Review of Related Literature Tobacco is an agricultural crop

Review of Related Literature
Tobacco is an agricultural crop, most commonly used to make cigarettes. It is grown all over the world and supports a billion-dollar industry. The psychoactive ingredient is nicotine, a stimulant, but more than 4,000 other chemicals (2,000 of which are known to be poisonous) are present in cigarettes. Tobacco is a nervous system stimulant that triggers complex biochemical and neurotransmitter disruptions. It elevates heart rate and blood pressure, constricts blood vessels, irritates lung tissue, and diminishes your ability to taste and smell. (Nancy Brown Ph. D., 2013)
According to Drug Fact, 2018 Tobacco is a plant grown for its leaves, which are dried and fermented before being put in tobacco products. Tobacco contains nicotine, an ingredient that can lead to addiction, which is why so many people who use tobacco find it difficult to quit. There are also many other potentially harmful chemicals found in tobacco or created by burning it.

According to World Health Organization, Tobacco use is one of the main risk factors for a number of chronic diseases, including cancer, lung diseases, and cardiovascular diseases. Despite this, it is common throughout the world. A number of countries have legislation restricting tobacco advertising, and regulating who can buy and use tobacco products, and where people can smoke.

According to Virtual Medical Centre, Tobacco contains a chemical called nicotine that when ingested gives the consumer a “pleasurable rush” and as a consequence people from all over the world have been addicted to this plant for centuries. Nicotine stimulates the release of adrenaline in the brain and this is the rush or nicotine “hit” that people have been addicted to for centuries. Tobacco is most commonly ingested by inhaling the smoke from burning it. Tobacco is burnt using a cigarette, cigar or tobacco pipes. It can also be chewed in the form of chewing tobacco or snuffed.
Regular smokers believe that smoking tobacco helps them to relax, to handle stress and to feel less hungry. However, tobacco smoke (tar) contains over 4,000 chemicals and many have effects on various parts of the human body, including the brain, lungs, heart and mouth. Most of the cancers associated with smoking are due to the tar in the smoke. Smoking any drug gets it to the brain very quickly. When a tobacco smoker inhales it’s estimated that the nicotine in the tobacco smoke reaches the brain in around 8 seconds. This speed of action contributes to a user becoming hooked to the nicotine in tobacco. (Talk to Frank)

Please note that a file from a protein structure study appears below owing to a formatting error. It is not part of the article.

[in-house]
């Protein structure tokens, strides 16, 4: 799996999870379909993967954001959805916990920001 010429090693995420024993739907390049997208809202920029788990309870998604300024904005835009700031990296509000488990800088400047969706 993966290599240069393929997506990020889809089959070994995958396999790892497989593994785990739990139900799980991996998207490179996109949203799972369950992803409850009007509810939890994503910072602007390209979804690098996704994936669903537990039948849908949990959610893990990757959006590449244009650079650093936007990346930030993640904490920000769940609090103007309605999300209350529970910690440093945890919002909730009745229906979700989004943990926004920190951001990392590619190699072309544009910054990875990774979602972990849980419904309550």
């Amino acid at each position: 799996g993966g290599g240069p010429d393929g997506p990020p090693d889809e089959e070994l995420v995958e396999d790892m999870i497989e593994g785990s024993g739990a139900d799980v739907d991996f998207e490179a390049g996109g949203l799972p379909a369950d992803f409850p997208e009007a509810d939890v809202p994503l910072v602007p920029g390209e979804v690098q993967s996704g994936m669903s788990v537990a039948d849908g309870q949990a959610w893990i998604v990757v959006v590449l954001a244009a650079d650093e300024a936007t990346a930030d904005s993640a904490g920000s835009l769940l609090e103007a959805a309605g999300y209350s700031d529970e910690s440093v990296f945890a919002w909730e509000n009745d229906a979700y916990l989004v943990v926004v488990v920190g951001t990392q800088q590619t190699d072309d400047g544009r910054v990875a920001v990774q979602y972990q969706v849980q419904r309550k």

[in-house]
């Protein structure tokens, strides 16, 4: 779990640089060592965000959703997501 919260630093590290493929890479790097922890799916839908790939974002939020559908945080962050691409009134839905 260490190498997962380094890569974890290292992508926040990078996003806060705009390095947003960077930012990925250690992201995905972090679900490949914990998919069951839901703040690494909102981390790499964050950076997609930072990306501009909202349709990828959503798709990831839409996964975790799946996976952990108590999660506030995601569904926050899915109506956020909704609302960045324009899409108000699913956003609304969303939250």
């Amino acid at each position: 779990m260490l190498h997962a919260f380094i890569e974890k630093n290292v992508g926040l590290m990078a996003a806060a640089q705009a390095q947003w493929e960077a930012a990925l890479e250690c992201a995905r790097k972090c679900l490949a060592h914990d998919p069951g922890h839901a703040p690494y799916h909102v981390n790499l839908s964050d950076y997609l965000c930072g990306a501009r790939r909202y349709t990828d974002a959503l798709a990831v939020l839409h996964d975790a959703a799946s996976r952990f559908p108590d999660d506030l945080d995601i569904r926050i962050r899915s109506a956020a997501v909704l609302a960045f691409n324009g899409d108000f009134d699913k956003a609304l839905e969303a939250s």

According to My Doctor, The effects of any drug (including tobacco) vary from person to person. How tobacco affects a person depends on many things including their size, weight and health, also whether the person is used to taking it. The effects of tobacco, as with any drug, also depend on the amount taken.

Tobacco use is one of the most important preventable causes of premature death in the world. More than 6 million people per year die from tobacco use across the globe. There is no question that limiting tobacco use is one of the most effective ways to save lives and improve overall well-being.

Cigarette smoking causes chronic diseases that appear at older ages, such as lung cancer, as well as adverse health effects that occur in the short run. The immediate and short-term adverse health effects of cigarette smoking are less likely to be directly fatal than the long-term health effects. Nevertheless, they are important public health indicators because they lead to suboptimal health status throughout the life course in smokers and because many of the short-term physiologic effects mechanistically contribute to the etiology of smoking-caused diseases that usually do not become clinically apparent until later adulthood.

According to NCBI, The short-term adverse health effects caused by cigarette smoking can be observed in smokers immediately or soon after they begin smoking. The health effects of cigarette smoking thus begin at or near the age of initiation of cigarette smoking, which is usually in adolescence. To highlight the immediacy of the adverse impact of smoking on health, this report uses a life-course perspective by considering health effects of smoking according to the various stages of life, which include childhood, adolescence, and young adulthood as well as middle and late adulthood, when most of the chronic disease burden imposed by smoking occurs. A particularly vulnerable time during the life course is pregnancy (for both mother and fetus) and the months following birth (for the infant); for this reason, this stage of life is considered separately. In this report, the term “immediate health effects” refers to effects that occur within days of cigarette smoking, while “long-term health effects” refers to the clinical morbidity and mortality that occur primarily in middle and late adulthood, and the term “intermediate health effects” is used to refer broadly to the health outcomes that occur between the immediate and long-term health effects.